Jack Phillips owns the Masterpiece Cakeshop in Lakewood, Colo., about ten miles from downtown Denver. In July 2012, two gay men, Charlie Craig and David Mullins, asked Phillips to provide the cake for their wedding celebration. Though same-sex marriage is not allowed in Colorado — the Colorado constitution states that “only a union of one man and one woman shall be valid or recognized as a marriage in this state” — the two men had been married in Massachusetts.
As acknowledged by all parties, Phillips told the men, “I’ll make you birthday cakes, shower cakes, sell you cookies and brownies; I just don’t make cakes for same-sex weddings.”
Jack Phillips is an Evangelical Christian, and his religion does not allow him to participate in same-sex marriages or celebrations of same-sex marriages.
Nevertheless, Craig and Mullins went to the ACLU, which then sued Phillips. On December 6, administrative law judge Robert N. Spencer handed down his decision: “The undisputed facts show that Respondents [Masterpiece Cakeshop] discriminated against Complainants [Craig and Mullins] because of their sexual orientation by refusing to sell them a wedding cake for their same-sex marriage, in violation of § 24-34-601(2), C.R.S.”
The section of the C.R.S. (Colorado Revised Statutes) cited by Judge Spencer reads:
It is a discriminatory practice and unlawful for a person, directly or indirectly, to refuse, withhold from, or deny to an individual or a group, because of . . . sexual orientation . . . the full and equal enjoyment of the goods, services, facilities, privileges, advantages, or accommodations of a place of public accommodation.
Thus, under penalty of fines and, potentially, jail:
1. Jack Phillips must participate in an event that the Colorado constitution explicitly prohibits.
2. He must do so against deeply held religious convictions.
3. He must do so despite the fact that there are hundreds of other cake makers in the Denver area.
Those who support this decision argue that religious principles do not apply here — what if, for example, someone’s religious principles prohibited interracial marriages? Should that individual be allowed to deny services to an interracial wedding? Of course not. Here’s why that objection is irrelevant:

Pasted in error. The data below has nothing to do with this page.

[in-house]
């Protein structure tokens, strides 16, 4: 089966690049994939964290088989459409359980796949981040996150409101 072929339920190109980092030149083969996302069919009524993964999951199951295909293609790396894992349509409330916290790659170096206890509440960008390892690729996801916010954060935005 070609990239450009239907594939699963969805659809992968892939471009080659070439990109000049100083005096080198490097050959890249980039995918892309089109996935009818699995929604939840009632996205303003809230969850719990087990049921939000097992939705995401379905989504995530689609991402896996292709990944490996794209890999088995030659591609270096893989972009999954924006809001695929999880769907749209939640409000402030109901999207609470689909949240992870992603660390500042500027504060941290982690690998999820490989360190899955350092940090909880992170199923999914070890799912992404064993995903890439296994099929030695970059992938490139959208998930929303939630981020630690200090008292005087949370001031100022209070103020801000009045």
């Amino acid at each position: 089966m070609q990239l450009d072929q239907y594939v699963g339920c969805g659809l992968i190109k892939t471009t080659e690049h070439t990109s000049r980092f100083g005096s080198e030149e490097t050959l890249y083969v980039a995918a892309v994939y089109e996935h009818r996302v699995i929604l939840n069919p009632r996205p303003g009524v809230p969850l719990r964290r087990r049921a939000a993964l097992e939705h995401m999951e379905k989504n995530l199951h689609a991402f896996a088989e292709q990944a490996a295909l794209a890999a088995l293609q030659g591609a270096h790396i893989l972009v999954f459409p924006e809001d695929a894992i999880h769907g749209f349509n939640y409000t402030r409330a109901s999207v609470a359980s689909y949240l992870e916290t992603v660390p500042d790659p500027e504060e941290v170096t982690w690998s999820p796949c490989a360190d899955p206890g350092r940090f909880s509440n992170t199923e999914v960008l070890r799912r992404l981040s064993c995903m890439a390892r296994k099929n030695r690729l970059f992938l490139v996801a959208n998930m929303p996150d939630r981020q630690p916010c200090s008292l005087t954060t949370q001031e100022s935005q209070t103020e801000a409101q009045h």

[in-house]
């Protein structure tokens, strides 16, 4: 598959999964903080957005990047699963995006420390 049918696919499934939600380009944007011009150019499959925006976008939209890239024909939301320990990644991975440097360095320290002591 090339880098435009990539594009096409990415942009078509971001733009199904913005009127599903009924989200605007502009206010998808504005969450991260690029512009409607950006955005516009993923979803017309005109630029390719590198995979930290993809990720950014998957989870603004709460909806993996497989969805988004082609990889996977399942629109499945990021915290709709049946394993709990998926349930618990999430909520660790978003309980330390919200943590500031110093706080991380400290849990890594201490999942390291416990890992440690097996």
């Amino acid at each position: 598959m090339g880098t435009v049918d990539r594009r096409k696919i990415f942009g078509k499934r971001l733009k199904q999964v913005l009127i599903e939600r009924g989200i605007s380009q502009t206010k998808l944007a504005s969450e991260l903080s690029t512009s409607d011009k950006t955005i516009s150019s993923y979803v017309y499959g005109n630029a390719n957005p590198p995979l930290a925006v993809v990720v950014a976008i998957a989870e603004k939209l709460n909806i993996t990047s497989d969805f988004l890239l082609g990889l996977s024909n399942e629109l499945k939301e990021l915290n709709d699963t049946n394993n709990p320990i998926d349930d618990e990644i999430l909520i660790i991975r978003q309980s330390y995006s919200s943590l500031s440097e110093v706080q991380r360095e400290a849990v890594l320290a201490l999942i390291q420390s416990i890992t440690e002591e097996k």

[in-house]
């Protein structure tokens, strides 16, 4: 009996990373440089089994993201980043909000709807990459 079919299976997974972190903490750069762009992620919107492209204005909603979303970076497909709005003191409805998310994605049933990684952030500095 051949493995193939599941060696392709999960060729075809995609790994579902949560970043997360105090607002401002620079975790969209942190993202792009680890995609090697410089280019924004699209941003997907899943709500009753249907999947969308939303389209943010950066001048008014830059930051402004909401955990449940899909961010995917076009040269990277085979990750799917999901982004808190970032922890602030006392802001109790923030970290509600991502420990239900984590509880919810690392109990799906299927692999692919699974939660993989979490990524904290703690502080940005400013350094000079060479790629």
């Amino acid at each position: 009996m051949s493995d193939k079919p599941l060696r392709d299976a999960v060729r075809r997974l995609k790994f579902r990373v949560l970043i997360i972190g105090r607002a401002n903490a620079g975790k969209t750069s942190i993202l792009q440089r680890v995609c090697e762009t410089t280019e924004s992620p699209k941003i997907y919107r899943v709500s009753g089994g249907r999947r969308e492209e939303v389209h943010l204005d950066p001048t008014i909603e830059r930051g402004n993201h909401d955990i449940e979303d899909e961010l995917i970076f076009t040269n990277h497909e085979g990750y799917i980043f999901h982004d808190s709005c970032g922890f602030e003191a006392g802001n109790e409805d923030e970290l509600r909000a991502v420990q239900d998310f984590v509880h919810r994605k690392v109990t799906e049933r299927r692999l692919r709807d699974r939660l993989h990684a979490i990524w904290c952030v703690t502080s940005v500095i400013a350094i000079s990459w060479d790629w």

1. No religion practiced in America — indeed, no world religion — has ever banned interracial marriage. That some American Christians opposed interracial marriage is of no consequence. No one assumes that every position held by any member of a religion is the position of that religion.
2. If opposition to same-sex marriage is not a legitimately held religious conviction, there is no such thing as a legitimately held religious position. Unlike opposition to interracial marriage, opposition to same-sex marriage has been the position of every religion in recorded history — as well as of every country and every American state in history until the 21st century.
3. The Colorado baker made it clear to the gay couple — as acknowledged by the court — that he would be happy to bake and sell cakes to these gay men any other time they wanted. Therefore, he is not discriminating against people based on their sexual orientation. He readily sells to people he knows to be gay. What he is unwilling to do is to participate in an event that he opposes for entirely legitimate religious reasons. Until at the most ten years ago, no one would have imagined that a person could be forced to provide goods or services for a same-sex wedding.
4. If a baker refused on religious grounds to provide the wedding cake for a polygamous wedding, should the state force him to do so? If a baker refused to provide a cake to a heterosexual couple that was celebrating living together without getting married, should the state force him to?
Some years ago, Jonah Goldberg wrote a bestseller titled Liberal Fascism. If you think that title is an exaggeration, read the book. Or just watch what liberals are doing to those who oppose same-sex marriage.
In the name of tolerance, the Left is eroding liberty in America.
— Dennis Prager is a nationally syndicated radio talk-show host and columnist. His most recent book is Still the Best Hope: Why the World Needs American Values to Triumph. He is the founder of Prager University and may be contacted at dennisprager.com.